More important than his years in the Guns N' Roses touring band are Gilby Clarke's days as a guitarist for Kills for Thrills. It was these years in the Los Angeles rock scene that exposed Clarke to the sort of influences that he displays on Swag, his fourth original studio album. The music here evokes all sorts of bands from that scene, from the hedonistic swagger of Faster Pussycat to the clever pop/rock of European imports Hanoi Rocks to the punk-influenced pop of Dramarama. What Clarke may lack in originality he makes up for in spirit, as he really puts in a great performance. His songwriting has grown since he first left Guns N' Roses; he now seems to be more comfortable performing edgier, less Stones-influenced material. That may be a disappointment to some fans, but hundreds of bands sound like the Rolling Stones and very few bands still sound like Hanoi Rocks. There are several excellent rockers on the album, from the dark and winding "Heart of Chrome" to the infectious post-punk of "I'm Nobody." The best song could possibly be "Alien," the excellent opener that seems right out of the Sunset Strip circa 1988, complete with guitar from L.A. Guns mainstay Tracii Guns. Appearances from former Kiss drummer Eric Singer, Candy singer Kyle Vincent, and former Blondie/Dramarama drummer Clem Burke round out the big name sidemen, while many of the other musicians here are recent additions to the Los Angeles rock scene. Clarke knows his pop/rock, and he apparently is quite adept at making it, so this is a perfect album for those who miss the clever rock bands who were buried during the hair metal explosion of the late '80s and subsequent grunge revolution. This is also a good album for those unfamiliar with the scene, as Clarke not only encompasses many of those elements, but this album is probably a lot easier to find than any Faster Pussycat albums.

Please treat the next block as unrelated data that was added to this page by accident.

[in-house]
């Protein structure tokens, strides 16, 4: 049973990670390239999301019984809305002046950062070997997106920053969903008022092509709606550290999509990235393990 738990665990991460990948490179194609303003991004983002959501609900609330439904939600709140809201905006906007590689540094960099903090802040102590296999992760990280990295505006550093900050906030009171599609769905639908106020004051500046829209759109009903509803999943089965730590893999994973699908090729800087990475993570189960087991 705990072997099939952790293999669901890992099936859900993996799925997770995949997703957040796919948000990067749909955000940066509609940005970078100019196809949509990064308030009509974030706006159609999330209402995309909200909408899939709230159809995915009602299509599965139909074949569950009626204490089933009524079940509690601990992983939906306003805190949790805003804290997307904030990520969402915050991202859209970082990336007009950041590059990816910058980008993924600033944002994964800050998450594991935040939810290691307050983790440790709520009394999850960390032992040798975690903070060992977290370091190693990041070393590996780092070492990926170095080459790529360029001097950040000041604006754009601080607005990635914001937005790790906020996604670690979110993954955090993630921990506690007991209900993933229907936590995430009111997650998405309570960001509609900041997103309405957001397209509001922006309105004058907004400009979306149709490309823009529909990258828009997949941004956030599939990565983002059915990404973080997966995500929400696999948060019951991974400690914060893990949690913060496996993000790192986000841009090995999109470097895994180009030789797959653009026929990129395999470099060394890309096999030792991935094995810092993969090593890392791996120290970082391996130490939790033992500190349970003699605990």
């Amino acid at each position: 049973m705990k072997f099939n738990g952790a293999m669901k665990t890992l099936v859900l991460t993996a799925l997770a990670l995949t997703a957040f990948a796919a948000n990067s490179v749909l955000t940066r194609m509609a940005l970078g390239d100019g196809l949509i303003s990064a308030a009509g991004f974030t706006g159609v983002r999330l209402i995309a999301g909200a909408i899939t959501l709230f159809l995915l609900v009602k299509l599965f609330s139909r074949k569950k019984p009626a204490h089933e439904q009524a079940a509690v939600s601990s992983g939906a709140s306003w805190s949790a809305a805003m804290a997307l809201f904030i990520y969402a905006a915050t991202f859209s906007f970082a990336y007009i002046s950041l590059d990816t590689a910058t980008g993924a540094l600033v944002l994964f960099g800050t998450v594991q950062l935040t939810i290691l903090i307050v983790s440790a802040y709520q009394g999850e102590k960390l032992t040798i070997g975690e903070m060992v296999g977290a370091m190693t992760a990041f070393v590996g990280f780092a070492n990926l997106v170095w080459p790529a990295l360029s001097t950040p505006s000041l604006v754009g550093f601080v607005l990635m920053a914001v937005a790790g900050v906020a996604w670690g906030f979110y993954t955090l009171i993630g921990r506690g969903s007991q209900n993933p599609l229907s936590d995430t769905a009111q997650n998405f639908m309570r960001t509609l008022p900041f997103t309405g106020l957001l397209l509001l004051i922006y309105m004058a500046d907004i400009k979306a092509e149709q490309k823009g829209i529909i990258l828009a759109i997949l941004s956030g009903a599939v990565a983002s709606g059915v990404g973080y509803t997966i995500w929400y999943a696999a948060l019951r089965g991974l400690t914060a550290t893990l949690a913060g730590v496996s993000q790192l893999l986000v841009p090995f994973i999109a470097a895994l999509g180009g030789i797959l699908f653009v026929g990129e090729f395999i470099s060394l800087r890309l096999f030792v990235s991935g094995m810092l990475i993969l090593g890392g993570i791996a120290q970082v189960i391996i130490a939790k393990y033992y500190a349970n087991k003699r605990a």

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AllMusic Review by Bradley Torreano